Monday, August 24, 2015

Why wouldn't Mathilde "You better call me Tig cause I'm a moron, " Notaro talk to the press? I'll tell you why... cause the whole cancer thing was an incrediblly diabolical scam funded and maintained by Nick Kroll and those who owe him favors

https://www.facebook.com/wweek/posts/10152593227264753


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Comedian Tig Notaro emailed identical answers to three different newspapers in Portland.
Here's some original material.
Tig Notaro has been doing a lot of email interviews lately.That was pretty clear when I received the comedian’s answers to the questions I’d emailed her weeks ago. Some were carbon copies of respo
wweek.com
  • Jane Doughy, Laurie Cantelon and 19 others like this.
  • Jake Sepulveda I'm glad Tig has more important things to do. Seriously.
    • Jane Doughy It sounds off the wall but the Willamette Week is facing such angry responses, because so many freelancers are willing to play along with Nick Kroll's grand "entrepreneurial approach to comedy" After all there are rewards ...See More
      How an American company tried to lure a young journalist into a life of corporate espionage
      theatlantic.com
  • Autumn Riley If your asking the same questions as another media source expect the same answer? Maybe you should come up with some new material and ask better questions.
  • Kathy Wilson Generic impersonal email questions = generic impersonal email answers.
  • Giuliana M Petoia WW... Why are you being a dick? Not just in this piece, because you really didn't need to include the smear of Tig at the top, but also to the respondents of this post. Its defensive and really unattractive. If I wanted that much attitude I'd get my news from drunk bros at Trio.
  • Carie Albers I've never heard of Tig Notaro.
  • Jane Doughy when notaro did it unrehearsed it led to problems. safe to cut and paste via email http://henypire.blogspot.com/.../the-tig-notaro-cancer...
  • Amy Chastain ....and?
  • Sarah Carlin Ames Sometimes sending newsmakers written questionnaires is an easy way to get them to write your article for you. You want impromptu questions, ask for an interview and transcribe it yourself. . . . otherwise, sure, they'll cut and paste. Or get an intern to do it.
  • Willamette Week Her publicist emailed us eight times asking us to do an interview. She asked for that interview to be done by email.
  • Sarah Carlin Ames Ahhhh. Most excellent point. Because then said intern can cut and paste the answers. It takes two to tango though. I guess the challenge then is to ask unique questions.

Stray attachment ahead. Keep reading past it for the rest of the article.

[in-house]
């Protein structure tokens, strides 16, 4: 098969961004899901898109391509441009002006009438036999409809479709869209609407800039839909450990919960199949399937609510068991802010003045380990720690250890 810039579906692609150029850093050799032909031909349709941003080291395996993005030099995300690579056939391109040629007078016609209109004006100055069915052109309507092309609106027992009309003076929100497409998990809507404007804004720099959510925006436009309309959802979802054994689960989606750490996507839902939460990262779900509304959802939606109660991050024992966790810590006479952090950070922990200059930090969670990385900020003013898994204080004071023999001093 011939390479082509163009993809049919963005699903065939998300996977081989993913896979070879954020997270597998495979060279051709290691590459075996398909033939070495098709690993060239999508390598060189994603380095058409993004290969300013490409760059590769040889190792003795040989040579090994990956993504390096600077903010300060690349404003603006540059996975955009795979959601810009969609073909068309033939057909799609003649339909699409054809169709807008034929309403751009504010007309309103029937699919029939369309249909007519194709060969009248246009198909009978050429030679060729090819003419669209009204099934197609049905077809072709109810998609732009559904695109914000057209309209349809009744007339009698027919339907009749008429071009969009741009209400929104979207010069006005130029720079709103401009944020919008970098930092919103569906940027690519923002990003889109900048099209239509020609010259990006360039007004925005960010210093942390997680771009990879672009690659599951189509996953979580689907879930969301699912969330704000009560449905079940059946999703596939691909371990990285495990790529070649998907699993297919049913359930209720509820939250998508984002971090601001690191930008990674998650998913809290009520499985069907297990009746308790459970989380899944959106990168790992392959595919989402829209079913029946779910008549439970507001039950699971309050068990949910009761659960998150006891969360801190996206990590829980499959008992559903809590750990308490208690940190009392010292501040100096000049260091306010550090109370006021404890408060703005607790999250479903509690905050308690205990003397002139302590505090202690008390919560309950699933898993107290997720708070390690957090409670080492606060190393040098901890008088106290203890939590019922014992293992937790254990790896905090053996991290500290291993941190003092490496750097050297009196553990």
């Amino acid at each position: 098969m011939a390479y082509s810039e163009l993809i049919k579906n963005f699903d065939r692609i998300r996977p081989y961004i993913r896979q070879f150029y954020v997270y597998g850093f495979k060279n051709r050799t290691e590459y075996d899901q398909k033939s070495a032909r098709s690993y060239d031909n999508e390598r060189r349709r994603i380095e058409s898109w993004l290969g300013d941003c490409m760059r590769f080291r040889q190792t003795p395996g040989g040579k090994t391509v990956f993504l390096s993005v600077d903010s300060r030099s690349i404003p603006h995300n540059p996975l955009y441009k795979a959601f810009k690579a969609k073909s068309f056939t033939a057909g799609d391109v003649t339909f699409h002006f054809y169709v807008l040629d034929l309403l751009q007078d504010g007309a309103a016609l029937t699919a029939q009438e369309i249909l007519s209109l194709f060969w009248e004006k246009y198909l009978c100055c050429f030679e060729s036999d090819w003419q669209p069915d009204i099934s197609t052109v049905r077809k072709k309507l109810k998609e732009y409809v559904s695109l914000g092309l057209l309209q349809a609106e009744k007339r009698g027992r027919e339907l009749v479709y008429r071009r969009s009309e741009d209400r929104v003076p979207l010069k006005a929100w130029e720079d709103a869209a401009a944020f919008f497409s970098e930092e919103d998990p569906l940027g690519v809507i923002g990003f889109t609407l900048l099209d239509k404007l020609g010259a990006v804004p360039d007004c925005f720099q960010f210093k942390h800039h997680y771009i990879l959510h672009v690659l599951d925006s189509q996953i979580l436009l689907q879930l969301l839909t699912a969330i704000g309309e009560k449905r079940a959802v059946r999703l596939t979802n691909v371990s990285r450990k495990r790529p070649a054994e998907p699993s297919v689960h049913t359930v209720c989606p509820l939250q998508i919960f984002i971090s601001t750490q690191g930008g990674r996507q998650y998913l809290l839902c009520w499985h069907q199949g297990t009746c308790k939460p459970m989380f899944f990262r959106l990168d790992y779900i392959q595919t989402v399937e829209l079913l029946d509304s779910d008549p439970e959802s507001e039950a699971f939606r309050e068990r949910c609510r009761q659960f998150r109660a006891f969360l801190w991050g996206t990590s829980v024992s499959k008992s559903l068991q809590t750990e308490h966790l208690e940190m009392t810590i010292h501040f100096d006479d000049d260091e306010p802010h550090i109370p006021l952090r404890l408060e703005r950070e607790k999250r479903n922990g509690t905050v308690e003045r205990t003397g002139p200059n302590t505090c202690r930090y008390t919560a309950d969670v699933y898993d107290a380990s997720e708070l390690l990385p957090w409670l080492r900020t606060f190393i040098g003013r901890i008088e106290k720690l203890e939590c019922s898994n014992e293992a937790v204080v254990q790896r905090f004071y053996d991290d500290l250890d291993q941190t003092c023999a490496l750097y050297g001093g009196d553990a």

• Willamette Week The problem is that there some some questions everyone asks because they're polite or related specifically to her situation—for example, asking someone who did a whole routine about a health scare how they're feeling today. Most interviews with touring bands, for example, begin with "how's the tour going" or "where are you guys tonight?" If a band wrote out a long answer to that and just subbed out the name of the city ("We're in [Boise] tonight and it's a beautiful town, lots of nice people here and we love the [mountains] and have always had good shows at [Revolution]") it would be kinda weird.
  • Sarah Carlin Ames I dunno. If you get the same question night after night about the exact same thing, it might seem a little weird to expect a really different answer. If you asking about a different city (as in your example), sure.
  • Willamette Week Sure, but while the general answer doesn't change all that much most people make an effort to rephrase things a bit. Yes, your recovery is going well, but are you really feeling exactly the same on two different days?
  • Bill Lascher This is a little odd. If this is something that happens sometimes with touring bands why the sense of surprise and indignation that is in this piece? Why call Notaro out in the headline and intro if she is repeating a practice that other subjects have ...See More
  • Willamette Week Bill, I think you misread everything above. Touring bands DON'T do that. And thanks for the thoughts on proper interview techniques, but there are reasons working journalists opens with niceties. And part of the point here was to get her practice on the record for other journalists around the country. Your thoughts as a layman here are interesting though, thanks.
  • Bill Lascher I appreciate the clarification at the beginning and apologize for my misreading. However, I am not a layman (I'm not going to list bylines but I'd be happy to do so if you want to keep making assumptions), though mostly on hiatus because I am on contra...See More
  • Willamette Week This story is a lot more interesting to readers than the other stories, Bill. And no assumptions here, familiar with your work in the Mercury and Bear Deluxe.
  • Bill Lascher And The Guardian, And Pacific Standard, and Portland Monthly, and more, but glad you stopped in 2011!
  • Frank Grail It's not funny. Her job is to make us laugh, not shock us with a her nudity. This is bull$hi+.
  • Giuliana M Petoia It's not supposed to be funny or shocking. I'd hardly call it nudity either, ya know because she has no breasts from all that cancer. Thanks for being sensitive.
  • Jane Doughy this article seems to have driven her over the edge. then again she went topless in largo a month ago and no one seemed to notice. famewhoring of a very deranged kind.
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